Researcher biography

Dr Mair Underwood is an anthropologist who specialises in human bodies and their modification, particularly in online communities. Recently she has conducted online ethnographic research in enhanced bodybuilding communities. Underwood is interested in the social lives of image and performance enhancing drugs, and explores these drug communities as not only risk environments, but also enabling environments and sites for harm reduction. 

Underwood ensures that her research informs policy and practice by presenting to various audiences. In 2021 Underwood spoke on image and performance enhancing drug harm reduction from the bodybuilder perspective for the Penington Institute, a public health research and drug policy organization.

In a 2021 paper for fitness industry website ThinkSteroids, Underwood wrote about muscle dysmorphia (a preoccupation with not being ‘muscular enough), comparing bodybuilder discussions of the condition online with the medical literature. “Bodybuilding was described as encouraging people to identify with their body too much, and as encouraging people to compare themselves to other bodybuilders, thus warping their perception of what their body should look like, and how it compares to other people’s bodies,” she says. “As bodybuilders tend to follow other bodybuilders on social media it means that they are focusing on what confirms their idea that they are small.”

At the 2017 Australasian Professional Society on Alcohol and other Drugs (APSAD) conference, Underwood spoke on performance and image enhancing drug harm minimization, science and ‘broscience’.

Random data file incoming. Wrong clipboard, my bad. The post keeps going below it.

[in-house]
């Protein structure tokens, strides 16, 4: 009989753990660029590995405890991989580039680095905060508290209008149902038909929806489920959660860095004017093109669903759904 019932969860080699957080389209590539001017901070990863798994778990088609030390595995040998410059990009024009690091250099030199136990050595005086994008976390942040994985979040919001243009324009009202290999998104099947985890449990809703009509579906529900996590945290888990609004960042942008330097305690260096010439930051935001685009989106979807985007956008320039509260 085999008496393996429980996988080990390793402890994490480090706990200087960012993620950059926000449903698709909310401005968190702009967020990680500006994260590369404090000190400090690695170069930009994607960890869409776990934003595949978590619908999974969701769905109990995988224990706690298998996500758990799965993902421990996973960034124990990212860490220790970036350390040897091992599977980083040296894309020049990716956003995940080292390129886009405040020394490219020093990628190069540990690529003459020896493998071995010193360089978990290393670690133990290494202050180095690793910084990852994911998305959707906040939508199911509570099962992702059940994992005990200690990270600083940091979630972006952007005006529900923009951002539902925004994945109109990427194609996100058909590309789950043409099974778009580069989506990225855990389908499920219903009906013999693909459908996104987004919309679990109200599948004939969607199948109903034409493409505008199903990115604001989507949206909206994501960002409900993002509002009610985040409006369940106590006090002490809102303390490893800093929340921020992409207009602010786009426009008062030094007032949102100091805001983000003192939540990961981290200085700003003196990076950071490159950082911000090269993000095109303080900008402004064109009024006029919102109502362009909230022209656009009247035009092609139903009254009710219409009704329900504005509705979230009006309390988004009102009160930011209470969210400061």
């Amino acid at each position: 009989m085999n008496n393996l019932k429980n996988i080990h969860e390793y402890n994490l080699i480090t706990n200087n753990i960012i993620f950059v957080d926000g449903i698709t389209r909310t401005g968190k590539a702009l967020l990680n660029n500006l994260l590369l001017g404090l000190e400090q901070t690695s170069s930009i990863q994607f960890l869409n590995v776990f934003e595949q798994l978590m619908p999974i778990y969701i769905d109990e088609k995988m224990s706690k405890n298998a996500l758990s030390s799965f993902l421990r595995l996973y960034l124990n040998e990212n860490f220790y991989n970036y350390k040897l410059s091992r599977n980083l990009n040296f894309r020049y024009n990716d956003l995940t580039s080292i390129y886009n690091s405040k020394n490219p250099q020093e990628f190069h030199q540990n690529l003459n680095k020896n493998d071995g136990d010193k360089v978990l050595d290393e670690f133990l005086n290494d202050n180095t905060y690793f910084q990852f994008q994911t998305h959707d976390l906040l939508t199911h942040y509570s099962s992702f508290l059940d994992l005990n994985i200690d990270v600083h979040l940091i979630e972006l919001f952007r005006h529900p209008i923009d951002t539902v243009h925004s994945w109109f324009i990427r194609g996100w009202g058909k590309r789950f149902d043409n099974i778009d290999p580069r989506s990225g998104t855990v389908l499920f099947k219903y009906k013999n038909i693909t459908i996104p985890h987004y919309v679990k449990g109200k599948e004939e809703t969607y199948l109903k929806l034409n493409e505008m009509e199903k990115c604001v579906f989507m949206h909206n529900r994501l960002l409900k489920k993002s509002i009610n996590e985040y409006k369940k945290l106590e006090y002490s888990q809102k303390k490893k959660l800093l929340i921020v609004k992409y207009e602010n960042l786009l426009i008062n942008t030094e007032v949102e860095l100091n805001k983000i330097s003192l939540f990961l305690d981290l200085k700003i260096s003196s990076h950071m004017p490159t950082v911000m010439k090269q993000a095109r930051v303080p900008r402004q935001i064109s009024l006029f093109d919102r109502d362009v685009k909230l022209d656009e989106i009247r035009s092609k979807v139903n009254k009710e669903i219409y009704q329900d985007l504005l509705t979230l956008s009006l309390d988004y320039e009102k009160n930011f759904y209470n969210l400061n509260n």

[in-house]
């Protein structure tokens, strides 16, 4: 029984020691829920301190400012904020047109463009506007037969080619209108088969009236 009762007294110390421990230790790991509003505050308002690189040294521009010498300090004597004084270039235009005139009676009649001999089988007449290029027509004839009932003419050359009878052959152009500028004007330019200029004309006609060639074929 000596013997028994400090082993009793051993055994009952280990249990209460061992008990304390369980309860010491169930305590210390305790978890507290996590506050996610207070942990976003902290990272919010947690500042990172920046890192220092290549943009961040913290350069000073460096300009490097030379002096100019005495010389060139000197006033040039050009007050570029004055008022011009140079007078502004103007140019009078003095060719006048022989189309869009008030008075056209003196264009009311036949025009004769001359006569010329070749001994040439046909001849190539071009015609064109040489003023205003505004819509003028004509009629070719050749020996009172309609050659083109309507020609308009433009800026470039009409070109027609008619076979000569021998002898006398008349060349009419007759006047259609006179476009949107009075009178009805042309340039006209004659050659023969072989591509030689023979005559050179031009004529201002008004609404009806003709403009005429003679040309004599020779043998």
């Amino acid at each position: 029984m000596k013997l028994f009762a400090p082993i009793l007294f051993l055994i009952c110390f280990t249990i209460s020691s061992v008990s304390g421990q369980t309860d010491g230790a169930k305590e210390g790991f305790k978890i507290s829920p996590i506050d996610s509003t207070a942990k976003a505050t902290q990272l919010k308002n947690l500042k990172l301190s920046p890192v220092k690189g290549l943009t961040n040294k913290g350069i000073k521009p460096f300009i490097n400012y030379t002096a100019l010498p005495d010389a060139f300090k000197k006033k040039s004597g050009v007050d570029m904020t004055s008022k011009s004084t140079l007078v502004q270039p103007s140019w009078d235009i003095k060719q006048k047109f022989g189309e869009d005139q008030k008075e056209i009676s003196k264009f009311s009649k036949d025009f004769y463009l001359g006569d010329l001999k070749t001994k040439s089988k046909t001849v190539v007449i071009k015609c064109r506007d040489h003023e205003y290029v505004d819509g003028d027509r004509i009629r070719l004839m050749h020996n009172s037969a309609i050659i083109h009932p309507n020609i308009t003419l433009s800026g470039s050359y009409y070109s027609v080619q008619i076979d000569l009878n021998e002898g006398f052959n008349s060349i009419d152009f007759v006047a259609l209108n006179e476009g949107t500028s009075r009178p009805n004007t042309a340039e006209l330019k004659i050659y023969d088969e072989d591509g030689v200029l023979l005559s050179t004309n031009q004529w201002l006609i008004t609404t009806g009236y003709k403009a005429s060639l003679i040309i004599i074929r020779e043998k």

Underwood is particularly interested in the rise of the weaponisation of bodies through social media. In an article for The Conversation, Underwood describes how “a “revenge body” is an improved body (reduced fat and/or increased muscle) built in order to demonstrate to someone who hurt you how well you are doing without them”. She tracks the movement of the “revenge body” from the celebrity domain to everyday life. Underwood details how smartphones, social media and high-speed internet, have allowed anyone and everyone to have a revenge body if they so desire, attributing some of this phenomenon to individuals like Zyzz (Aziz Sergeyevich Shavershian). Zyzz was an Australian bodybuilder of Russian origin, who rose to prominence on YouTube in the mid-2000s, before passing away in 2011. The personality popularised amateur bodybuilding in Australia, building his brand through social media, referenced in Underwood’s work as still being a key figure locally. “These technological advances have allowed us all to have public bodies – not just celebrities,” she says.

Underwood is currently continuing her inquiries into body image in online communities, finalising a project exploring online enhancement drug using communities.

“Western culture increasingly emphasises the body as a project that reflects your worth. The condition of one’s body is often seen as a choice: everyone can have an ideal body if they just put in the work.” - “Your body as a weapon: the rise of the ‘revenge body’ online” (Underwood, 2019)

At the 2020 Anabolic Steroids United Kingdom (ASUK) conference Underwood described how enhanced bodybuilders describe the risks of anabolic-androgenic steroids, and how they reduce the harms of their use.